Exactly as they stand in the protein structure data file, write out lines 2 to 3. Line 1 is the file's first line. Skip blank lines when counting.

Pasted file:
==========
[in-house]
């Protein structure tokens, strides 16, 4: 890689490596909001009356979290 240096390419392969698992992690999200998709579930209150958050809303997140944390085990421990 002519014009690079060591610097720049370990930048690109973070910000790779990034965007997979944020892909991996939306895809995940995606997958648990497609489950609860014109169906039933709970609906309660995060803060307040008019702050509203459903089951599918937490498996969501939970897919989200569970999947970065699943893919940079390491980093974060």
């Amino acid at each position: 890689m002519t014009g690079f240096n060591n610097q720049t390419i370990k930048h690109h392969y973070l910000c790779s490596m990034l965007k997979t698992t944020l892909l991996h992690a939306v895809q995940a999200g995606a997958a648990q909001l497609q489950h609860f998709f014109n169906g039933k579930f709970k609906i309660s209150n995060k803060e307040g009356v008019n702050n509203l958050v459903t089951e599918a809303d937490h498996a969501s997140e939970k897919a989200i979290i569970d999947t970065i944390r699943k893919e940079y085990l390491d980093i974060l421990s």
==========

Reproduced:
């Protein structure tokens, strides 16, 4: 890689490596909001009356979290 240096390419392969698992992690999200998709579930209150958050809303997140944390085990421990 002519014009690079060591610097720049370990930048690109973070910000790779990034965007997979944020892909991996939306895809995940995606997958648990497609489950609860014109169906039933709970609906309660995060803060307040008019702050509203459903089951599918937490498996969501939970897919989200569970999947970065699943893919940079390491980093974060």
């Amino acid at each position: 890689m002519t014009g690079f240096n060591n610097q720049t390419i370990k930048h690109h392969y973070l910000c790779s490596m990034l965007k997979t698992t944020l892909l991996h992690a939306v895809q995940a999200g995606a997958a648990q909001l497609q489950h609860f998709f014109n169906g039933k579930f709970k609906i309660s209150n995060k803060e307040g009356v008019n702050n509203l958050v459903t089951e599918a809303d937490h498996a969501s997140e939970k897919a989200i979290i569970d999947t970065i944390r699943k893919e940079y085990l390491d980093i974060l421990s």